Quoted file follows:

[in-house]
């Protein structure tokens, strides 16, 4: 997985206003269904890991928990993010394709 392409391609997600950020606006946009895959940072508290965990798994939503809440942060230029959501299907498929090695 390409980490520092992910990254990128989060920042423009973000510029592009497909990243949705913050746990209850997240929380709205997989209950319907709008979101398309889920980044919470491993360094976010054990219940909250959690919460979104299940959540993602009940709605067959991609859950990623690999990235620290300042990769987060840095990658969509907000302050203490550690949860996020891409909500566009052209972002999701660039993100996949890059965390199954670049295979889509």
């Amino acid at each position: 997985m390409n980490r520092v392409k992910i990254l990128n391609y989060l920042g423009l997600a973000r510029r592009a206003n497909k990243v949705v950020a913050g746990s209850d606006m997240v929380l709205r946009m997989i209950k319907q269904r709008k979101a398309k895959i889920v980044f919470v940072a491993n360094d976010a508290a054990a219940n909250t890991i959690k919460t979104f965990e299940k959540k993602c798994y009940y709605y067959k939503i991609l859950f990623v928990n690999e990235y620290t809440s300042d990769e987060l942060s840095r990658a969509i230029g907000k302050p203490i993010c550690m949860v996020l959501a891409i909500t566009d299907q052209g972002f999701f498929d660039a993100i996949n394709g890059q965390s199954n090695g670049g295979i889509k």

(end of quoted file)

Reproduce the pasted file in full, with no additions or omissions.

[in-house]
């Protein structure tokens, strides 16, 4: 997985206003269904890991928990993010394709 392409391609997600950020606006946009895959940072508290965990798994939503809440942060230029959501299907498929090695 390409980490520092992910990254990128989060920042423009973000510029592009497909990243949705913050746990209850997240929380709205997989209950319907709008979101398309889920980044919470491993360094976010054990219940909250959690919460979104299940959540993602009940709605067959991609859950990623690999990235620290300042990769987060840095990658969509907000302050203490550690949860996020891409909500566009052209972002999701660039993100996949890059965390199954670049295979889509």
């Amino acid at each position: 997985m390409n980490r520092v392409k992910i990254l990128n391609y989060l920042g423009l997600a973000r510029r592009a206003n497909k990243v949705v950020a913050g746990s209850d606006m997240v929380l709205r946009m997989i209950k319907q269904r709008k979101a398309k895959i889920v980044f919470v940072a491993n360094d976010a508290a054990a219940n909250t890991i959690k919460t979104f965990e299940k959540k993602c798994y009940y709605y067959k939503i991609l859950f990623v928990n690999e990235y620290t809440s300042d990769e987060l942060s840095r990658a969509i230029g907000k302050p203490i993010c550690m949860v996020l959501a891409i909500t566009d299907q052209g972002f999701f498929d660039a993100i996949n394709g890059q965390s199954n090695g670049g295979i889509k």